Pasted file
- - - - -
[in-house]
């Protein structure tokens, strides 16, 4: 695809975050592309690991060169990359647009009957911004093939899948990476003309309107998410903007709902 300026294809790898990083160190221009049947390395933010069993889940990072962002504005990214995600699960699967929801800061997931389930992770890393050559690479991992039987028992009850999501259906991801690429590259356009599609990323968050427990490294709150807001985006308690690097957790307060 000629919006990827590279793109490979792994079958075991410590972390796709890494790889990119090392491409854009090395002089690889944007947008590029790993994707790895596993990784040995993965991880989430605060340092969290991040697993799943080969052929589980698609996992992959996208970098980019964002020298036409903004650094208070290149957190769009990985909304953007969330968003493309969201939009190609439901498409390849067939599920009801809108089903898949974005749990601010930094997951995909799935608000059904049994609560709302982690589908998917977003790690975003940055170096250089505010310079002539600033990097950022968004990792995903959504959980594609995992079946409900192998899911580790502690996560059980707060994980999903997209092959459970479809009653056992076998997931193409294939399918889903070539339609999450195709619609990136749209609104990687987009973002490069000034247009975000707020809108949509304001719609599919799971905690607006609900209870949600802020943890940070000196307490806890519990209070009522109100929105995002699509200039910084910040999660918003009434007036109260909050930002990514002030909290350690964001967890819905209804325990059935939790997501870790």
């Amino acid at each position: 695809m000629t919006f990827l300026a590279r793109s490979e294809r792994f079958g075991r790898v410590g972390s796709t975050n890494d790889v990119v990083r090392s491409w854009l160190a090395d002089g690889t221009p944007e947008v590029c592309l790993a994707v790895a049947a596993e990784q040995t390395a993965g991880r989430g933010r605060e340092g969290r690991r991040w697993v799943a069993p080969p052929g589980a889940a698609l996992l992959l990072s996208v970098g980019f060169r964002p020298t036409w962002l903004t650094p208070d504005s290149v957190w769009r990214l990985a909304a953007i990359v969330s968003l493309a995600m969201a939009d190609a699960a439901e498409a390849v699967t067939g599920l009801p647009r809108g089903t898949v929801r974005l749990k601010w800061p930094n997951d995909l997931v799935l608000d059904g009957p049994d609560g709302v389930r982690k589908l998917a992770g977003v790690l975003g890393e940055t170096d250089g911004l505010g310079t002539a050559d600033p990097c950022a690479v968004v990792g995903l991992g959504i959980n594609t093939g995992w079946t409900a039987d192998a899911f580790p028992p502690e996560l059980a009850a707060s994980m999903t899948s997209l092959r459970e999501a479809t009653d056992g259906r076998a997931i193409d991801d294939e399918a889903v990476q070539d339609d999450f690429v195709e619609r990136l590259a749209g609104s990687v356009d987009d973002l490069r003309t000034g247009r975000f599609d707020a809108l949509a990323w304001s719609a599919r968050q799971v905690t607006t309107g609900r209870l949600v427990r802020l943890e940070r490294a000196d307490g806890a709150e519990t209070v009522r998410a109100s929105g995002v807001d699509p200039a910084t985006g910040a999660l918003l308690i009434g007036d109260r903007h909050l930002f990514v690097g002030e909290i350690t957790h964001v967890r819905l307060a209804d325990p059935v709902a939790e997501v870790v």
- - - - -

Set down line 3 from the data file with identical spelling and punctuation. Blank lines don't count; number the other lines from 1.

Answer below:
């Amino acid at each position: 695809m000629t919006f990827l300026a590279r793109s490979e294809r792994f079958g075991r790898v410590g972390s796709t975050n890494d790889v990119v990083r090392s491409w854009l160190a090395d002089g690889t221009p944007e947008v590029c592309l790993a994707v790895a049947a596993e990784q040995t390395a993965g991880r989430g933010r605060e340092g969290r690991r991040w697993v799943a069993p080969p052929g589980a889940a698609l996992l992959l990072s996208v970098g980019f060169r964002p020298t036409w962002l903004t650094p208070d504005s290149v957190w769009r990214l990985a909304a953007i990359v969330s968003l493309a995600m969201a939009d190609a699960a439901e498409a390849v699967t067939g599920l009801p647009r809108g089903t898949v929801r974005l749990k601010w800061p930094n997951d995909l997931v799935l608000d059904g009957p049994d609560g709302v389930r982690k589908l998917a992770g977003v790690l975003g890393e940055t170096d250089g911004l505010g310079t002539a050559d600033p990097c950022a690479v968004v990792g995903l991992g959504i959980n594609t093939g995992w079946t409900a039987d192998a899911f580790p028992p502690e996560l059980a009850a707060s994980m999903t899948s997209l092959r459970e999501a479809t009653d056992g259906r076998a997931i193409d991801d294939e399918a889903v990476q070539d339609d999450f690429v195709e619609r990136l590259a749209g609104s990687v356009d987009d973002l490069r003309t000034g247009r975000f599609d707020a809108l949509a990323w304001s719609a599919r968050q799971v905690t607006t309107g609900r209870l949600v427990r802020l943890e940070r490294a000196d307490g806890a709150e519990t209070v009522r998410a109100s929105g995002v807001d699509p200039a910084t985006g910040a999660l918003l308690i009434g007036d109260r903007h909050l930002f990514v690097g002030e909290i350690t957790h964001v967890r819905l307060a209804d325990p059935v709902a939790e997501v870790v």